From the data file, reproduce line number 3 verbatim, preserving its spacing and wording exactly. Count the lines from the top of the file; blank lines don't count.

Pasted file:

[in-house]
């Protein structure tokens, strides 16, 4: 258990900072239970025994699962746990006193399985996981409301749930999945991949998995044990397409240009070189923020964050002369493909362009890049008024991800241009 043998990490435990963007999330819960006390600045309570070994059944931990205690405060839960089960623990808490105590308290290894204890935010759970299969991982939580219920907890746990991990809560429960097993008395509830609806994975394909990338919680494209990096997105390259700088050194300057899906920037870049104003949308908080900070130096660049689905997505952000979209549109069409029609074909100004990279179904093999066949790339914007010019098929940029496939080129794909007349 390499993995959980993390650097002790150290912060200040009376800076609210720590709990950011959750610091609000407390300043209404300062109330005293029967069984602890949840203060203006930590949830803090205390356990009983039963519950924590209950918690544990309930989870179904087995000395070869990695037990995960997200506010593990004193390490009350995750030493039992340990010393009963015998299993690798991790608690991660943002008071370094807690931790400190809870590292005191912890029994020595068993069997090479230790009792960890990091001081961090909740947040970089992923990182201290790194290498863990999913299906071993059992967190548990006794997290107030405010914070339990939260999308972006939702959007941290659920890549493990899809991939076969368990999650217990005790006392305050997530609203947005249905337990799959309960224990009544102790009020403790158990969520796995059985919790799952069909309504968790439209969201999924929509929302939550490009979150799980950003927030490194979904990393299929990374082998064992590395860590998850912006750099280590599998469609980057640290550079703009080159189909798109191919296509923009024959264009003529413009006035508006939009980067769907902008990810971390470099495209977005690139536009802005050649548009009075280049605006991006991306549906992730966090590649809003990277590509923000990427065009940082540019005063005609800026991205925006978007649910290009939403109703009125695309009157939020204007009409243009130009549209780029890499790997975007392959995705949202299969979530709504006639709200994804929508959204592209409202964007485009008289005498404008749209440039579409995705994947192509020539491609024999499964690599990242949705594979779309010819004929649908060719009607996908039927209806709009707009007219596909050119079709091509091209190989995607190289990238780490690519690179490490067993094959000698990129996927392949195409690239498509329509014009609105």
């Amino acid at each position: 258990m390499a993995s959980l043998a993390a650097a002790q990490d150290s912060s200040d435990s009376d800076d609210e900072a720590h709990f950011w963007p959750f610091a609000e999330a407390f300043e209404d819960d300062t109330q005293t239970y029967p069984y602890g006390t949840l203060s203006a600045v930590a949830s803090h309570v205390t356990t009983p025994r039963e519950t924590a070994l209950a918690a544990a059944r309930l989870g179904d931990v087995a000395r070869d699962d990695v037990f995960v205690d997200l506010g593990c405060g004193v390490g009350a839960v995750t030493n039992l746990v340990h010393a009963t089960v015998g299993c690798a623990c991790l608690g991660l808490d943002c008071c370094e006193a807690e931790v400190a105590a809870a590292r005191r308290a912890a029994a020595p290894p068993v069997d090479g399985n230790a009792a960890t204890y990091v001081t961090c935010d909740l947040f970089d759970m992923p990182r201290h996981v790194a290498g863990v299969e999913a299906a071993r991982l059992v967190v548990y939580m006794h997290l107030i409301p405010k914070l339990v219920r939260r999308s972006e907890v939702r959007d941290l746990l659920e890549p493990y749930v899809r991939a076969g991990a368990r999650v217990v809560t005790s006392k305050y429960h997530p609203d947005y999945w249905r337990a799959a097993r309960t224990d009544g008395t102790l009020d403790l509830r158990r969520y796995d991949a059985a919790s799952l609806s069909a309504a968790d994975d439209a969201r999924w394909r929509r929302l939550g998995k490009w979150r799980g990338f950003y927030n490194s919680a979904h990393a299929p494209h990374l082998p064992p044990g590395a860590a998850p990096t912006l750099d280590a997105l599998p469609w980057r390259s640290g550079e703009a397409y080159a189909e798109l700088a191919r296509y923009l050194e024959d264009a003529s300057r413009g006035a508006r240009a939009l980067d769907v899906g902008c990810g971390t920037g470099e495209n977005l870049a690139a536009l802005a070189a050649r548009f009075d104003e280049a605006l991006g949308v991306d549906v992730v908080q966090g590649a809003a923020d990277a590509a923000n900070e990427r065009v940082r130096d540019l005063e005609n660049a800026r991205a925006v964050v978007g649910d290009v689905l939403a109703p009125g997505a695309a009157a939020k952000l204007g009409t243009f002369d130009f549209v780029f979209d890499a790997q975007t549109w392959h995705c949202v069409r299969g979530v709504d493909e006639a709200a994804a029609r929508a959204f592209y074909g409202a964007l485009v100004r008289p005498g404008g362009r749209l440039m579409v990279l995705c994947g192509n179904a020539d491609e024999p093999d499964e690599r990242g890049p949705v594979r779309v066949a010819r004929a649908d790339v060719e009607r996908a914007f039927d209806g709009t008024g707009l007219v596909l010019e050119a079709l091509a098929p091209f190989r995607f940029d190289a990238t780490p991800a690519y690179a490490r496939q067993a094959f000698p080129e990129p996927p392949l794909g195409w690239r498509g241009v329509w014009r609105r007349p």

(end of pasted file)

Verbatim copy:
């Amino acid at each position: 258990m390499a993995s959980l043998a993390a650097a002790q990490d150290s912060s200040d435990s009376d800076d609210e900072a720590h709990f950011w963007p959750f610091a609000e999330a407390f300043e209404d819960d300062t109330q005293t239970y029967p069984y602890g006390t949840l203060s203006a600045v930590a949830s803090h309570v205390t356990t009983p025994r039963e519950t924590a070994l209950a918690a544990a059944r309930l989870g179904d931990v087995a000395r070869d699962d990695v037990f995960v205690d997200l506010g593990c405060g004193v390490g009350a839960v995750t030493n039992l746990v340990h010393a009963t089960v015998g299993c690798a623990c991790l608690g991660l808490d943002c008071c370094e006193a807690e931790v400190a105590a809870a590292r005191r308290a912890a029994a020595p290894p068993v069997d090479g399985n230790a009792a960890t204890y990091v001081t961090c935010d909740l947040f970089d759970m992923p990182r201290h996981v790194a290498g863990v299969e999913a299906a071993r991982l059992v967190v548990y939580m006794h997290l107030i409301p405010k914070l339990v219920r939260r999308s972006e907890v939702r959007d941290l746990l659920e890549p493990y749930v899809r991939a076969g991990a368990r999650v217990v809560t005790s006392k305050y429960h997530p609203d947005y999945w249905r337990a799959a097993r309960t224990d009544g008395t102790l009020d403790l509830r158990r969520y796995d991949a059985a919790s799952l609806s069909a309504a968790d994975d439209a969201r999924w394909r929509r929302l939550g998995k490009w979150r799980g990338f950003y927030n490194s919680a979904h990393a299929p494209h990374l082998p064992p044990g590395a860590a998850p990096t912006l750099d280590a997105l599998p469609w980057r390259s640290g550079e703009a397409y080159a189909e798109l700088a191919r296509y923009l050194e024959d264009a003529s300057r413009g006035a508006r240009a939009l980067d769907v899906g902008c990810g971390t920037g470099e495209n977005l870049a690139a536009l802005a070189a050649r548009f009075d104003e280049a605006l991006g949308v991306d549906v992730v908080q966090g590649a809003a923020d990277a590509a923000n900070e990427r065009v940082r130096d540019l005063e005609n660049a800026r991205a925006v964050v978007g649910d290009v689905l939403a109703p009125g997505a695309a009157a939020k952000l204007g009409t243009f002369d130009f549209v780029f979209d890499a790997q975007t549109w392959h995705c949202v069409r299969g979530v709504d493909e006639a709200a994804a029609r929508a959204f592209y074909g409202a964007l485009v100004r008289p005498g404008g362009r749209l440039m579409v990279l995705c994947g192509n179904a020539d491609e024999p093999d499964e690599r990242g890049p949705v594979r779309v066949a010819r004929a649908d790339v060719e009607r996908a914007f039927d209806g709009t008024g707009l007219v596909l010019e050119a079709l091509a098929p091209f190989r995607f940029d190289a990238t780490p991800a690519y690179a490490r496939q067993a094959f000698p080129e990129p996927p392949l794909g195409w690239r498509g241009v329509w014009r609105r007349p």